The proposed overpass serves Union Pacific desires to increase freight rail movements in the heart of San Antonio from roughly 20 a day (and dropping since 2012) to 100+ a day on these two center city lines. This is not in the public interest and works against Mayor Nirenberg’s efforts to improve public transit in the city, support inner city reinvestment and stop the game of ‘Russian Roulette’ posed by hazardous freight rail movements and freight rail idling in densely populated areas of San Antonio.

    The strong and longstanding local opposition to this project (since it was first floated in the news in 2012) is about the 17+ legacy businesses that would be wiped out by the 4+ year project (which would require the construction of a rail bypass) and the City’s questionable management of the project — making a mockery of public consultation processes and steering sizeable public dollars to an effort that ultimately serves Union Pacific interests and undermines various other municipal and County aims and duties, including related to mitigating serious public health risks and enhancing and improving San Antonio’s walkable urban design with 2040 planning.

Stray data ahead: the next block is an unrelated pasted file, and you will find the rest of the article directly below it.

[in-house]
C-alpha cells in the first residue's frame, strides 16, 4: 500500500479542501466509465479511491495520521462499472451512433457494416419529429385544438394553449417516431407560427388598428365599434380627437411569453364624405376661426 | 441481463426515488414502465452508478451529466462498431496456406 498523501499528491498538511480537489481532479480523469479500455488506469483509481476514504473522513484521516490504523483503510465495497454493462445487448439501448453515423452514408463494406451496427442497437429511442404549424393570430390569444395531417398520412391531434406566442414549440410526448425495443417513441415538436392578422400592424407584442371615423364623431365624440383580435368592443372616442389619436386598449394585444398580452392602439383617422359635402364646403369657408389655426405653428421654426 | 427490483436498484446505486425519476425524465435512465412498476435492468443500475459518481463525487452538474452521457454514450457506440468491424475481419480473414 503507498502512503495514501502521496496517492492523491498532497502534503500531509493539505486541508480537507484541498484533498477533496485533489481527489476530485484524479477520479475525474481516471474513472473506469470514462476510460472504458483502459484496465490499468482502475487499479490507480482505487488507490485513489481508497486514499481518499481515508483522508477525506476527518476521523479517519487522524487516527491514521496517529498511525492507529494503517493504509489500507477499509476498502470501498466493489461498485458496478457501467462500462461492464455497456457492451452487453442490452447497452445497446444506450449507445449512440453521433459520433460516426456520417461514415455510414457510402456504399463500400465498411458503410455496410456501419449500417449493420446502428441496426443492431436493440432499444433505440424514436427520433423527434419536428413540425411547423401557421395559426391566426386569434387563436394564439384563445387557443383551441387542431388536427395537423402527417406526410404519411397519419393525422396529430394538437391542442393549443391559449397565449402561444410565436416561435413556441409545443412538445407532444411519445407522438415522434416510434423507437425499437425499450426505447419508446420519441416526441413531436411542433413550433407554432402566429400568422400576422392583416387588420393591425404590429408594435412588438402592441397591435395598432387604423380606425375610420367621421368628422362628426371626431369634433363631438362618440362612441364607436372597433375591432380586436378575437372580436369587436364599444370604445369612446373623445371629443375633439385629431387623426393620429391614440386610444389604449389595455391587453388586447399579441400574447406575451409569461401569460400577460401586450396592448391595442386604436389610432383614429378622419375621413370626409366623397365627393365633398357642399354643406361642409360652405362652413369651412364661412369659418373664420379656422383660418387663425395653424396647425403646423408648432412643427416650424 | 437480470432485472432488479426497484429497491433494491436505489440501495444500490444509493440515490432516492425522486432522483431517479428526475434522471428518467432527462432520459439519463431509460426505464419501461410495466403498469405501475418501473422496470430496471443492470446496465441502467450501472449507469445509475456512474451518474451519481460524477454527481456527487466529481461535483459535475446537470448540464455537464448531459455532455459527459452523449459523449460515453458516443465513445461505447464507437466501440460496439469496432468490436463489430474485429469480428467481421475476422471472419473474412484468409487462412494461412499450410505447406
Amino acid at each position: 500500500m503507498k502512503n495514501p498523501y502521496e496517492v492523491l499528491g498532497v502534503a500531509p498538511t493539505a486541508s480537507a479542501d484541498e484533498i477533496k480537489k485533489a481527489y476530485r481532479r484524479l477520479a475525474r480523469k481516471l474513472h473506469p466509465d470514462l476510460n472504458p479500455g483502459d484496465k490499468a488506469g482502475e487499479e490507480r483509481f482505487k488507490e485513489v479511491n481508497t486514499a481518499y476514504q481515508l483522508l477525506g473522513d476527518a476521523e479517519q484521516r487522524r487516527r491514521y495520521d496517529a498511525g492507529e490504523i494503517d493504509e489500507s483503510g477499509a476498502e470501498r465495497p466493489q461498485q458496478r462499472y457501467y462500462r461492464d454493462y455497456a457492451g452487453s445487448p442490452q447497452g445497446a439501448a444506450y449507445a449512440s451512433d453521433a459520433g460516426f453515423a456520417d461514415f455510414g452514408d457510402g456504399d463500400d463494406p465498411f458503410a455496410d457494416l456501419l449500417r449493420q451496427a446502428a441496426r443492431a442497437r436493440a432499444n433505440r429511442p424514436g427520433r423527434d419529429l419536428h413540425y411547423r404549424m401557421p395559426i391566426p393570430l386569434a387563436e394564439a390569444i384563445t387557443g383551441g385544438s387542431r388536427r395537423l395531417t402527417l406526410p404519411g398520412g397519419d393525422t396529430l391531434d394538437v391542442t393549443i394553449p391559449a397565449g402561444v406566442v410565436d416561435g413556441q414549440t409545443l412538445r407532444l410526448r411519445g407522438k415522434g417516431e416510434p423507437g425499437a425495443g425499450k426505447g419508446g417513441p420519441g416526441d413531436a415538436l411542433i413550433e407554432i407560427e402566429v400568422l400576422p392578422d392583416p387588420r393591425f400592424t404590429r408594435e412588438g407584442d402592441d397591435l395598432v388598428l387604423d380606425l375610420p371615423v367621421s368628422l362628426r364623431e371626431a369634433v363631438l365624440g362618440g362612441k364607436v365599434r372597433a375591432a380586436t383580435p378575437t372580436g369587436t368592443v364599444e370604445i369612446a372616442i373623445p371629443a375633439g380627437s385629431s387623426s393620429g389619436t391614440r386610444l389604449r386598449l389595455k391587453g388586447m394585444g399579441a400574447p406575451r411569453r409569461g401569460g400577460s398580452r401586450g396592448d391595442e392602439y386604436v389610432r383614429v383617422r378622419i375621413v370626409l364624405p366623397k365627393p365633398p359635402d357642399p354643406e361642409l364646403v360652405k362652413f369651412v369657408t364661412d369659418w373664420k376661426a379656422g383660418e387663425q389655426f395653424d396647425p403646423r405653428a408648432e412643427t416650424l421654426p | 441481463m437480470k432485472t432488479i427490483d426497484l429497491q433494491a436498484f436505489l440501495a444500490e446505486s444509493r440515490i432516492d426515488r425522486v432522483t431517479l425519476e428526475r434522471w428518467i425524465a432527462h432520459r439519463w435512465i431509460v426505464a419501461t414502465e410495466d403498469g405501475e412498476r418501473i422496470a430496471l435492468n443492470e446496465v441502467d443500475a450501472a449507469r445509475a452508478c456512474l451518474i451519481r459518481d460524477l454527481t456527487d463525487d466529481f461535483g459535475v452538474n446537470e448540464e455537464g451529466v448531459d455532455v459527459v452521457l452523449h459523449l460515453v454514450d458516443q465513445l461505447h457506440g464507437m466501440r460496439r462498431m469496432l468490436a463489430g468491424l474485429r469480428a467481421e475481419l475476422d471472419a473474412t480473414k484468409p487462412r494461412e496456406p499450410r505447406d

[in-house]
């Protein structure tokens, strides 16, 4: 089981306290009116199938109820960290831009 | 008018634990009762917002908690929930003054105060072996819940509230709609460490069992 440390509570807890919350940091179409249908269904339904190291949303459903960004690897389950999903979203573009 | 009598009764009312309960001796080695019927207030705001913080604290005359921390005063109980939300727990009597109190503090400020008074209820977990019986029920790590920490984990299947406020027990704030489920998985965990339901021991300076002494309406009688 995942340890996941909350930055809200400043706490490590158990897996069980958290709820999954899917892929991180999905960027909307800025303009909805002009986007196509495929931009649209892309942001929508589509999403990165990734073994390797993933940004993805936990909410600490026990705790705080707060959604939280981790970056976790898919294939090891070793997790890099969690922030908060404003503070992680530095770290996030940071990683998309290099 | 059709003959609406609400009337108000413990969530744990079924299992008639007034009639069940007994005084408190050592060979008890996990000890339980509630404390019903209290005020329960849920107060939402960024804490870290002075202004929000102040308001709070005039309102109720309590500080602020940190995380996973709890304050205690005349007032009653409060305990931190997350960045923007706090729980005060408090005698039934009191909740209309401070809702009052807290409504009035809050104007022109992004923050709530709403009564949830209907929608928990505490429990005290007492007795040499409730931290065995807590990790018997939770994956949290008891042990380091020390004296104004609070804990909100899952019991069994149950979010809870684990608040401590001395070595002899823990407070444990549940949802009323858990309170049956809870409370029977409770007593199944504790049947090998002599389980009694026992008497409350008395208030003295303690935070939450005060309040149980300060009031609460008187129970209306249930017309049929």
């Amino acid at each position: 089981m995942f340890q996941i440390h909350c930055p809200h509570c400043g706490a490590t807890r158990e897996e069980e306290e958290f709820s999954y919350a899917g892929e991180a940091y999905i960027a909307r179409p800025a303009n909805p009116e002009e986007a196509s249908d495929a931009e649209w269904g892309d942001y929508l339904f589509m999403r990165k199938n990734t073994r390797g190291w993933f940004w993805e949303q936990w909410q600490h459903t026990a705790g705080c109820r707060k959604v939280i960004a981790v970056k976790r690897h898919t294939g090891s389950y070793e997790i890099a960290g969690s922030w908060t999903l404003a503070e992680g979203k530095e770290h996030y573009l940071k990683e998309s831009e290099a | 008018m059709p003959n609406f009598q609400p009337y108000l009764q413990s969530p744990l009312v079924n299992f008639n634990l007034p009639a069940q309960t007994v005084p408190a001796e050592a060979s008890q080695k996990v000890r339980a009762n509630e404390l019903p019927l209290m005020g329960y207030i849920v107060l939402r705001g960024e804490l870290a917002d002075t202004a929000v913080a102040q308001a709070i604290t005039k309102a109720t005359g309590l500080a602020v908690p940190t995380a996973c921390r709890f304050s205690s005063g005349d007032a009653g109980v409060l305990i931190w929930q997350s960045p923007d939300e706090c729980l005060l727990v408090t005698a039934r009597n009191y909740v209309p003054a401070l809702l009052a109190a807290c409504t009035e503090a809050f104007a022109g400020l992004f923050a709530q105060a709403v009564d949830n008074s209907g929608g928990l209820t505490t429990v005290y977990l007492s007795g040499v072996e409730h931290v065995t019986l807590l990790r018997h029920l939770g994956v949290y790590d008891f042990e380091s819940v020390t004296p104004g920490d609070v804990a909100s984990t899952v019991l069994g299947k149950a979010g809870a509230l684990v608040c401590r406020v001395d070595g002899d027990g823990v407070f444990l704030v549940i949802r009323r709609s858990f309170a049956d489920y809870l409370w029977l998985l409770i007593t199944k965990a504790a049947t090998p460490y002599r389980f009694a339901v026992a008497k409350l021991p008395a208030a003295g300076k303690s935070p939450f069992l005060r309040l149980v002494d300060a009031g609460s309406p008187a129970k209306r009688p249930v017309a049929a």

The opposition is beyond the immediate negative impact of the project. It is another rejection of “1950s design” and thinking that has damaged San Antonio’s urban form and isolated and segregated neighborhoods within the 410 loop (see the rail overpasses at Commerce and Buena Vista downtown near UTSA and the negative impacts at street level). It is also a rejection of a weak Council.

    The Mayor might be able to bench press 300+ but his stance in relation to this projects lacks any strength. Likewise, the inattentiveness of the Council members representing districts 1,3,5 and 7 and their silence in regards to this project is in some cases is surprising but a reminder that the 729,000 San Antonians who live within the 410 loop (half of the city’s population) deserve better.